Connects decision-makers and solutions creators to what's next in quantum computing

Move aims to boost the development of novel technologies and drive new discoveries across sectors

John Potter

November 7, 2023

1 Min Read
The interior of an IBM quantum computer
IBM will offer researchers cloud access to its fleet of quantum computers. IBM

The U.K. National Quantum Computing Center (NQCC) and IBM have agreed to offer scientists cloud access to IBM's fleet of quantum computers, including the 127-qubit Eagle processor. The move aims to open up fresh research paths and supports NQCC’s goal of tackling complex problems across sectors using quantum computing.

“Providing quantum computing access is an important step in contributing towards the national effort,” said NQCC Director Michael Cuthbert.

“The agreement with IBM will enable the NQCC to provide utility-scale quantum computing resources for the U.K.’s vibrant research community, which will open up new avenues of fundamental and applied research, with the prospect of boosting the development of novel technologies and drive new discoveries.”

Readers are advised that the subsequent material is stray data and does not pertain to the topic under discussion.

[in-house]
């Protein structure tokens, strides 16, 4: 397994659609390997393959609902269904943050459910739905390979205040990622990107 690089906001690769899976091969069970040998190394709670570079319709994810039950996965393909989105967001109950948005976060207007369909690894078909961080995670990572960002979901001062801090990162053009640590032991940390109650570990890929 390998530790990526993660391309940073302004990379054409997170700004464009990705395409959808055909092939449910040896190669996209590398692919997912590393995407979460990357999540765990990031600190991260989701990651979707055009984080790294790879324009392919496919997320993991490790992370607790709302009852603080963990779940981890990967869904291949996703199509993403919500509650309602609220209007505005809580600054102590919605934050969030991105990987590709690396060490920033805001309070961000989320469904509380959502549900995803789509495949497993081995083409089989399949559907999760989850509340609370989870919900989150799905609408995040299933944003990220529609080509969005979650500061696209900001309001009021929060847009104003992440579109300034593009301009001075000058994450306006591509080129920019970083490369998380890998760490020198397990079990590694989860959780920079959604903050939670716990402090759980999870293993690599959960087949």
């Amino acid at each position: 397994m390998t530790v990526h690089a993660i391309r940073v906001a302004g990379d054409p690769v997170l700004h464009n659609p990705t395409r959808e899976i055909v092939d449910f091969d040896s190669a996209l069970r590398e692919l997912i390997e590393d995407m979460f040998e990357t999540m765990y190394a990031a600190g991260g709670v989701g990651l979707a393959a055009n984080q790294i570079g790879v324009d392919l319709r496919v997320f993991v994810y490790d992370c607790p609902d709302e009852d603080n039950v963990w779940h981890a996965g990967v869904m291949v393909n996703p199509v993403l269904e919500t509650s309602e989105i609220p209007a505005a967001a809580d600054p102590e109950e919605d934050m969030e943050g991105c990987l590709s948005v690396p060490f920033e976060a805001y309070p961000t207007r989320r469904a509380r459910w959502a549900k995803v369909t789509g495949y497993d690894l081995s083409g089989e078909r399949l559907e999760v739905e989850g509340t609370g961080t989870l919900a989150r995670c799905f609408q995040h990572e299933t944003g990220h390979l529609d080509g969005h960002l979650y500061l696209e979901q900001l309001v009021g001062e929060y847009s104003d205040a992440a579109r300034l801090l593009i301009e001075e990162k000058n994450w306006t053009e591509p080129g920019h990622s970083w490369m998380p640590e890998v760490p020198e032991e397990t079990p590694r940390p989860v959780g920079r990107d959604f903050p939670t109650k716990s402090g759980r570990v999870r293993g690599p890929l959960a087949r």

IBM’s collaboration with NQCC aligns with the U.K.'s National Quantum Strategy $3 billion investment pledge. The program is co-sponsored by the Science and Technology Facilities Council and the Engineering and Physical Sciences Research Council.

The new program will operate alongside the Hartree National Center for Digital Innovation's work with IBM that focuses on harnessing AI, high-performance computing and quantum computing to propel U.K. industries and public services forward.

“Organizations that collaborate with the NQCC will have the opportunity to access quantum computers which, as shown in recently published research, are capable of accurately modeling a physical system in nature beyond leading classical approaches,” said IBM Quantum vice-president of adoption and business development Scott Crowder.

Related:UK Government Sets Out Quantum Ambitions

“This ‘quantum utility’ gives our users the ability to explore hard problems — and to begin extracting real value.”

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